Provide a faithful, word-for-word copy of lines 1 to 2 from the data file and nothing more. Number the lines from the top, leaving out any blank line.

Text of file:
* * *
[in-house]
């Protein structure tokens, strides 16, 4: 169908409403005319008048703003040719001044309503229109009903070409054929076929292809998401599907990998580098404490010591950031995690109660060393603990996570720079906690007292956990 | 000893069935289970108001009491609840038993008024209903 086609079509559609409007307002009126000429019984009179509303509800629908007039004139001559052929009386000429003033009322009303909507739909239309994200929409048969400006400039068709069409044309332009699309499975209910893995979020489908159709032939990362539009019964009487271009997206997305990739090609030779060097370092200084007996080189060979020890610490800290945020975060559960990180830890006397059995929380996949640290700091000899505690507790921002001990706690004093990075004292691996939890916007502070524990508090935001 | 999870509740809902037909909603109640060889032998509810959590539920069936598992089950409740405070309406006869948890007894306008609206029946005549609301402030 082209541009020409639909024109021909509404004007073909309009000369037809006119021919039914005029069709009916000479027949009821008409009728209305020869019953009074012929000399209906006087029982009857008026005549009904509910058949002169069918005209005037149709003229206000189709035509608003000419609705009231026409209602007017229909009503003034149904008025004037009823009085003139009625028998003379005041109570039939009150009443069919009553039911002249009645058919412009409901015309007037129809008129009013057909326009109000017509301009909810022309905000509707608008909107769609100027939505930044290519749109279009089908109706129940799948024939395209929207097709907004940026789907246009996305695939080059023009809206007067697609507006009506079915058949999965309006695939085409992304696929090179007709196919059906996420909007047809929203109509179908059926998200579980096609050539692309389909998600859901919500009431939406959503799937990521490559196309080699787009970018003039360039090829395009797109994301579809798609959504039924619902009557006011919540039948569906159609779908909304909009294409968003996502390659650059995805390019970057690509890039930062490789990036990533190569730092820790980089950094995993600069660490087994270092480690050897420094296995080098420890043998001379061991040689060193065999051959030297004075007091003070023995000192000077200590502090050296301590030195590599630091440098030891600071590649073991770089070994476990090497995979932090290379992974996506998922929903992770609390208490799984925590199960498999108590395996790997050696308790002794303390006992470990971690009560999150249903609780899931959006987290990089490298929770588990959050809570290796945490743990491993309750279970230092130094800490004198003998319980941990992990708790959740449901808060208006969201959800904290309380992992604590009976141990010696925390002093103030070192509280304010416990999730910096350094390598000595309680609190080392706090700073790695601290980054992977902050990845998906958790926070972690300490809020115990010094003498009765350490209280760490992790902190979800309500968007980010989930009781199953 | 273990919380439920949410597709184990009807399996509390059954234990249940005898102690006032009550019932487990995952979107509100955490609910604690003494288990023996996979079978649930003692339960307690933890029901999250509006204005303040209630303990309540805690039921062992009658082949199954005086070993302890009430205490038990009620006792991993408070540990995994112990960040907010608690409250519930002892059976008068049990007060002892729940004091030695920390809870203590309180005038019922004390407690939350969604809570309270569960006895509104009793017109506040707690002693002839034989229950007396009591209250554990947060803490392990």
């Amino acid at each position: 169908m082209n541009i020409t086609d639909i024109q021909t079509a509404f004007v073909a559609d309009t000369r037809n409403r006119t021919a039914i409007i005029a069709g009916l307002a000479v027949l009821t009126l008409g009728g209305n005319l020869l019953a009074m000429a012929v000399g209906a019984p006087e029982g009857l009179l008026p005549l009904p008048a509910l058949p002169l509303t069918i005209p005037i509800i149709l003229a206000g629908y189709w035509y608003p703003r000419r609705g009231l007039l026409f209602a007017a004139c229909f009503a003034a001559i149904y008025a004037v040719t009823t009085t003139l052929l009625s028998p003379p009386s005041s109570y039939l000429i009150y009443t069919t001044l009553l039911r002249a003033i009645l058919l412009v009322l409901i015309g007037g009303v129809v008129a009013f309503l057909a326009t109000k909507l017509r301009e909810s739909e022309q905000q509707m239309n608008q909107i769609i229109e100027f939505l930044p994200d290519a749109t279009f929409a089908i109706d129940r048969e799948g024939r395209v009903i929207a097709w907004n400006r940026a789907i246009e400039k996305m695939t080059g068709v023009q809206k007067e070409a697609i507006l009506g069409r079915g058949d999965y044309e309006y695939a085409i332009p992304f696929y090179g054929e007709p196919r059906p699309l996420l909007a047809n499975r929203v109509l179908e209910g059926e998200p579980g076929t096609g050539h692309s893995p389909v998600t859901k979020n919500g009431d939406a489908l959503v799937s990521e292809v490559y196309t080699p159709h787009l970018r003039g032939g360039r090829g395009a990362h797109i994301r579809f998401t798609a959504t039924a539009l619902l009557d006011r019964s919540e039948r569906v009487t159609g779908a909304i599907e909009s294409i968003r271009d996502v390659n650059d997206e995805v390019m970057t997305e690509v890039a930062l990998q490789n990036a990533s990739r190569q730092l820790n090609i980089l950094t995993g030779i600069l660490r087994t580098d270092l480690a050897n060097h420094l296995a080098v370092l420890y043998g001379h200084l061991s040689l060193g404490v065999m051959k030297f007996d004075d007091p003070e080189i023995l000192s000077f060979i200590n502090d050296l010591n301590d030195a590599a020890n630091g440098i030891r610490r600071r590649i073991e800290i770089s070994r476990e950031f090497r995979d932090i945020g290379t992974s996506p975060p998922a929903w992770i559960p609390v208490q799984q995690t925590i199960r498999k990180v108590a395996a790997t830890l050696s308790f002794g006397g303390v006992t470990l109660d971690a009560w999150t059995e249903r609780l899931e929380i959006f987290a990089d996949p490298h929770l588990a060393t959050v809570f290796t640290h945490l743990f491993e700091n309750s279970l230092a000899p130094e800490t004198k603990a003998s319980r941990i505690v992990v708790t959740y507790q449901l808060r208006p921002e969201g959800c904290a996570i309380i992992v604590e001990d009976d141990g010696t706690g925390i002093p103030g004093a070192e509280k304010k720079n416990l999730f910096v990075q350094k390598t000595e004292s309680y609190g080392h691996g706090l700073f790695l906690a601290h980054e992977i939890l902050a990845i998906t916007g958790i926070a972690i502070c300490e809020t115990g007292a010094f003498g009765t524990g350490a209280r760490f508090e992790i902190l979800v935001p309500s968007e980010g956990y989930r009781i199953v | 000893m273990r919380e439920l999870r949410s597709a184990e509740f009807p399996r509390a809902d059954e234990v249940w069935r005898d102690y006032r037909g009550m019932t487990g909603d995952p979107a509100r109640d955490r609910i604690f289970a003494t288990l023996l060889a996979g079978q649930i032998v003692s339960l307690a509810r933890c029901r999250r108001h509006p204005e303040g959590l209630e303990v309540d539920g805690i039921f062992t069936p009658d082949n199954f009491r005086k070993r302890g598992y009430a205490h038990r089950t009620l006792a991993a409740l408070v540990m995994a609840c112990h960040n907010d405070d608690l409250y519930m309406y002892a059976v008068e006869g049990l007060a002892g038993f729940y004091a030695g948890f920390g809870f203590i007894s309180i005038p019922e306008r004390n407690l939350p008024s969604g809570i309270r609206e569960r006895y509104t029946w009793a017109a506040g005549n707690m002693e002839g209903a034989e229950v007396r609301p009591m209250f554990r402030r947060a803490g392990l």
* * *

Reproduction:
[in-house]
């Protein structure tokens, strides 16, 4: 169908409403005319008048703003040719001044309503229109009903070409054929076929292809998401599907990998580098404490010591950031995690109660060393603990996570720079906690007292956990 | 000893069935289970108001009491609840038993008024209903 086609079509559609409007307002009126000429019984009179509303509800629908007039004139001559052929009386000429003033009322009303909507739909239309994200929409048969400006400039068709069409044309332009699309499975209910893995979020489908159709032939990362539009019964009487271009997206997305990739090609030779060097370092200084007996080189060979020890610490800290945020975060559960990180830890006397059995929380996949640290700091000899505690507790921002001990706690004093990075004292691996939890916007502070524990508090935001 | 999870509740809902037909909603109640060889032998509810959590539920069936598992089950409740405070309406006869948890007894306008609206029946005549609301402030 082209541009020409639909024109021909509404004007073909309009000369037809006119021919039914005029069709009916000479027949009821008409009728209305020869019953009074012929000399209906006087029982009857008026005549009904509910058949002169069918005209005037149709003229206000189709035509608003000419609705009231026409209602007017229909009503003034149904008025004037009823009085003139009625028998003379005041109570039939009150009443069919009553039911002249009645058919412009409901015309007037129809008129009013057909326009109000017509301009909810022309905000509707608008909107769609100027939505930044290519749109279009089908109706129940799948024939395209929207097709907004940026789907246009996305695939080059023009809206007067697609507006009506079915058949999965309006695939085409992304696929090179007709196919059906996420909007047809929203109509179908059926998200579980096609050539692309389909998600859901919500009431939406959503799937990521490559196309080699787009970018003039360039090829395009797109994301579809798609959504039924619902009557006011919540039948569906159609779908909304909009294409968003996502390659650059995805390019970057690509890039930062490789990036990533190569730092820790980089950094995993600069660490087994270092480690050897420094296995080098420890043998001379061991040689060193065999051959030297004075007091003070023995000192000077200590502090050296301590030195590599630091440098030891600071590649073991770089070994476990090497995979932090290379992974996506998922929903992770609390208490799984925590199960498999108590395996790997050696308790002794303390006992470990971690009560999150249903609780899931959006987290990089490298929770588990959050809570290796945490743990491993309750279970230092130094800490004198003998319980941990992990708790959740449901808060208006969201959800904290309380992992604590009976141990010696925390002093103030070192509280304010416990999730910096350094390598000595309680609190080392706090700073790695601290980054992977902050990845998906958790926070972690300490809020115990010094003498009765350490209280760490992790902190979800309500968007980010989930009781199953 | 273990919380439920949410597709184990009807399996509390059954234990249940005898102690006032009550019932487990995952979107509100955490609910604690003494288990023996996979079978649930003692339960307690933890029901999250509006204005303040209630303990309540805690039921062992009658082949199954005086070993302890009430205490038990009620006792991993408070540990995994112990960040907010608690409250519930002892059976008068049990007060002892729940004091030695920390809870203590309180005038019922004390407690939350969604809570309270569960006895509104009793017109506040707690002693002839034989229950007396009591209250554990947060803490392990």